Jason Bull, director of Brighouse, West Yorkshire, England-based Eurostar Commodities, in listing the biggest food trends to expect in 2022, says that while Inflation, price increases and spiraling transport costs are getting plenty of attention, there’s lots more going on.
“If you look beneath the headlines there is a world of food sophistication taking place with a special focus on healthy eating and clean label,” stated Bull. “While the world around us is complex and dark, people want to go back to basics with their food, dropping over-processing in favor of simple, clean foods that people understand are much better for their health.”
He has outlined the “Top 10 Trends” in ingredients, labeling, production and other factors as follows:
1. Clean Label
Consumers are focusing increasingly on the ingredients that are within products and more importantly the functionality they have in products. As a nation, the United Kingdom is becoming more determined in efforts to eat cleaner and more sustainably. Ridding products of E numbers while retaining functionality and quality is a constant goal and will be an ongoing trend for 2022.
2. Innovative Pizza Flours
New varieties of pizza flours for different final products will start to come to the fore with the continued growth and demand for pizza in Britain. Eurostar Commodities flours such as Pinsa Romana (to produce a typical roman style pizza) and new crispy bite pizza for a crispy golden crust will make an appearance as well as innovations like a prebiotic and probiotic base.
3. Sustainable Production
The focus on climate change is starting to come to the fore as food processors look for ways to produce more sustainably and with carbon efficiency. Full recyclable packaging is necessary for any new product development and new listing opportunities. As an example, Eurostar Commodities are sourcing from as many carbon neutral suppliers as possible and producing as sustainably as possible.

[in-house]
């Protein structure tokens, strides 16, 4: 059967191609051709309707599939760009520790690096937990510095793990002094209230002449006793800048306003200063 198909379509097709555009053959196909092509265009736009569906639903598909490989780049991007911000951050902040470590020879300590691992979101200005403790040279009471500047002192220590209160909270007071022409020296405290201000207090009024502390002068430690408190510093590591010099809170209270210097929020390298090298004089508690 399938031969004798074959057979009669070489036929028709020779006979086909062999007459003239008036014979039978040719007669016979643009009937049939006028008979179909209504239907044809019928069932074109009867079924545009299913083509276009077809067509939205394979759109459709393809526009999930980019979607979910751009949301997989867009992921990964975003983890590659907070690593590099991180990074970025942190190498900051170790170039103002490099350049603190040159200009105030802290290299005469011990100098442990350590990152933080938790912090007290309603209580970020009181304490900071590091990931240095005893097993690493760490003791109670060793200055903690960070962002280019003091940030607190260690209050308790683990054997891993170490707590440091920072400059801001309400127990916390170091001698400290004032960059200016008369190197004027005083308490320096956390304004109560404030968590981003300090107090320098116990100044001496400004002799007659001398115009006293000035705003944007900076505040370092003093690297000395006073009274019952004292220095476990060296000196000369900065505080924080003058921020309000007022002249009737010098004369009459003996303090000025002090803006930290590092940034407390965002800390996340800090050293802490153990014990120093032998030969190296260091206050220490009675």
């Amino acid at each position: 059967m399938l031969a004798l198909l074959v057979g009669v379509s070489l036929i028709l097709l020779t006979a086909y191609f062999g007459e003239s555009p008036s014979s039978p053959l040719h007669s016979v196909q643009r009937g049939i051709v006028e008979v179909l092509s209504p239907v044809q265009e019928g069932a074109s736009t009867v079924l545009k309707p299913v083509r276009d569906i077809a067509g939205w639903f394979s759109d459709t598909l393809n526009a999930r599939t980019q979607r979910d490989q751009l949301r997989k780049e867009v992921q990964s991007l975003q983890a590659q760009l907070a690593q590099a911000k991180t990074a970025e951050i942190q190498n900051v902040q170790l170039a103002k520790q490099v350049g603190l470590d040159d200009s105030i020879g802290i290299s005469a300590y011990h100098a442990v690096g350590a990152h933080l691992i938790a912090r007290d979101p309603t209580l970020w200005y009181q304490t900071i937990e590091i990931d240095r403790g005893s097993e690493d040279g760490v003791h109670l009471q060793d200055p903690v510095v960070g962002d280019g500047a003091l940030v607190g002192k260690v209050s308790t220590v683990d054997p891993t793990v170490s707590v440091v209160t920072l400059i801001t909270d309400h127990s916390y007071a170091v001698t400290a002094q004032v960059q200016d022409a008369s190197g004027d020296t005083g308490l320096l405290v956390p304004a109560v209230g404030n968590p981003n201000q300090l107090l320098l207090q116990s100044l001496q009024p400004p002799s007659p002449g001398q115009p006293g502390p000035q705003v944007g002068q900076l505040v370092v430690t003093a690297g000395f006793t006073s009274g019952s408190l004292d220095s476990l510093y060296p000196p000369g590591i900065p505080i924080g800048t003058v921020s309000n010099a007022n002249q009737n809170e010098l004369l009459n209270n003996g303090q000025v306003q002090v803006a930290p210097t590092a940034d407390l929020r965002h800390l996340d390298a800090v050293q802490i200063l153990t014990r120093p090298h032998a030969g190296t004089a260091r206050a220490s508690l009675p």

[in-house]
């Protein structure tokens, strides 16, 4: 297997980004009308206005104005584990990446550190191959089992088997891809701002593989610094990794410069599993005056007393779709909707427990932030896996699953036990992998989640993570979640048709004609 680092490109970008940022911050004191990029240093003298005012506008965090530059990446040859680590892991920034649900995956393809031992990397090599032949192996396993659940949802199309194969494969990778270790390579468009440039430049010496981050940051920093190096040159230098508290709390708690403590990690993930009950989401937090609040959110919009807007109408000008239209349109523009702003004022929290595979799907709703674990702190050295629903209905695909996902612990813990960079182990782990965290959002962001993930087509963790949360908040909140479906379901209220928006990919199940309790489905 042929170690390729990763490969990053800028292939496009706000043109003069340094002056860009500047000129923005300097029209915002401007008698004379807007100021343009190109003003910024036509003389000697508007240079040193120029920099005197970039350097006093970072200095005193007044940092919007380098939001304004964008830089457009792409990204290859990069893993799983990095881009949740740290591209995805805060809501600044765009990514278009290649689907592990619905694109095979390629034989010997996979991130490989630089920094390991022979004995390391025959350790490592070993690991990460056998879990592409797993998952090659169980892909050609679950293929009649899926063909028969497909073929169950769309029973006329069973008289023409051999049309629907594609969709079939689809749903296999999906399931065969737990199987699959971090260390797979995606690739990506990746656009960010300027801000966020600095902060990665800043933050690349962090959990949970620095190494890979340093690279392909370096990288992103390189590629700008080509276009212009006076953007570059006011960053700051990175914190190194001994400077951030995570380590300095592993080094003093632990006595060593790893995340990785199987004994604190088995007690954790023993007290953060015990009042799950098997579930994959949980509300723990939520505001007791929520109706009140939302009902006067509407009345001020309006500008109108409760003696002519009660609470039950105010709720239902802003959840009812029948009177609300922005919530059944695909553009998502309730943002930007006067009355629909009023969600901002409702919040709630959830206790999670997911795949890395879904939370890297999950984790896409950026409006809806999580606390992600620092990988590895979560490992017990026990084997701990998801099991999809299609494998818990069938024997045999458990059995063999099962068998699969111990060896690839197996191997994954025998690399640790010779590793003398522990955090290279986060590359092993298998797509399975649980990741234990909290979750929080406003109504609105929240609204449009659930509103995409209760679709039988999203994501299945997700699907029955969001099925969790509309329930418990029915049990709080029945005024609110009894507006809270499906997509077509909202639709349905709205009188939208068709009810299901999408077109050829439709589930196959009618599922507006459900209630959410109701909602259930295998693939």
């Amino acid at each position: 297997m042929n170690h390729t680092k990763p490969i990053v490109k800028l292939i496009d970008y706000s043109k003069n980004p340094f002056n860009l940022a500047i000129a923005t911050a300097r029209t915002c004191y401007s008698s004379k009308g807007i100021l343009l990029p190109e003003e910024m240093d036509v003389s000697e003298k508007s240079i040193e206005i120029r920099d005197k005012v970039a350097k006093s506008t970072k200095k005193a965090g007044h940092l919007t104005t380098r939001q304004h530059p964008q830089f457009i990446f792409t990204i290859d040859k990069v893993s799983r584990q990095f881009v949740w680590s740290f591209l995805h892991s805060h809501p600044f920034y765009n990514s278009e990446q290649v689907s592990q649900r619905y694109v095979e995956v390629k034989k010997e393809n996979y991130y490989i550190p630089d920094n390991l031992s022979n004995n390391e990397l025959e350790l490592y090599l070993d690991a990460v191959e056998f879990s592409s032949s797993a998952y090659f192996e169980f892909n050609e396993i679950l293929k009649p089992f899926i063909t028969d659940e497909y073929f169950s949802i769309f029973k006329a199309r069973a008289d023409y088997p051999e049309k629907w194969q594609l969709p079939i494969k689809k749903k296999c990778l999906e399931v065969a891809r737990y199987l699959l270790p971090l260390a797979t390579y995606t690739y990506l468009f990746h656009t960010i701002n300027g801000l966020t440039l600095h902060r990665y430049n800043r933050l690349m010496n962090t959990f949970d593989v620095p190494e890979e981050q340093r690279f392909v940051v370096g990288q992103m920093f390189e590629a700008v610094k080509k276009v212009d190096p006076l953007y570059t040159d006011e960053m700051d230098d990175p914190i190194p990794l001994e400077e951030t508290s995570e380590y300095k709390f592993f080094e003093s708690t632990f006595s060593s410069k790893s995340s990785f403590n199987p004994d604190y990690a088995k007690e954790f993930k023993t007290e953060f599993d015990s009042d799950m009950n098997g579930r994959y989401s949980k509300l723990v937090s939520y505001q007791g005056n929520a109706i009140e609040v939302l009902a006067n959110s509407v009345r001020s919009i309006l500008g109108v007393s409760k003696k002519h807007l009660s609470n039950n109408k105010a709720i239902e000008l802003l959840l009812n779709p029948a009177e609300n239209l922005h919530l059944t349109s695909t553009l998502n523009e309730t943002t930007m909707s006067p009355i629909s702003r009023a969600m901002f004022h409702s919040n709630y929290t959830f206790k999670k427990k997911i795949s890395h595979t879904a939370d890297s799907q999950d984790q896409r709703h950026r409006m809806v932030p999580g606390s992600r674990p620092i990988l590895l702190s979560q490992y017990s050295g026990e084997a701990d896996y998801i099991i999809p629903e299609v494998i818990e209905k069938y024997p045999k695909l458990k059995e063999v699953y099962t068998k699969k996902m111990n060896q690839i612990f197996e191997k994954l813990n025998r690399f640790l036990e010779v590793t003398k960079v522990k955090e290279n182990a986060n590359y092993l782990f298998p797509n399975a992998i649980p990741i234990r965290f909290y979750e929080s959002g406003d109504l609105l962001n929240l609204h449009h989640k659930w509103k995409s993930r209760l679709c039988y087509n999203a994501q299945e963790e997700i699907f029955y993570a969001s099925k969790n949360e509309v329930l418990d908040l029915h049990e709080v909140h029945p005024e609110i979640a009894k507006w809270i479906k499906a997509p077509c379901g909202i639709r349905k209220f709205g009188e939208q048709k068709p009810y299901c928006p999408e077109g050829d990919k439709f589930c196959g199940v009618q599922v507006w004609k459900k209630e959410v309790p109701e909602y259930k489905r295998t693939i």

4. Climate Change
Climate change is having a significant impact on crops this year and is set to continue. Drought and heatwaves in Canada decimated this durum wheat in 2021 – 45% less wheat was available and Canada was the world’s largest exporter. This has had a big effect on prices that have subsequently risen by 90%. The opposite effect is in Europe, where France had a terrible wheat harvest due to poor weather and too much rain. Crop impacts will be seen across the world and should be taken very seriously as a food security risk.
5. Increased Costs
Increased costs are being dealt with in the supply chain across the board, from shipping/freight prices rising up to 10x to increased energy and production costs to lack of raw material, demand outstripping supply and increased labor costs as well as the shortage of labor driving wage prices up. Inflation is at a 10-year high and is due to increase further as there is no end in sight to some of the supply chain inflation.
6. Sushi Rice and Japanese Flavors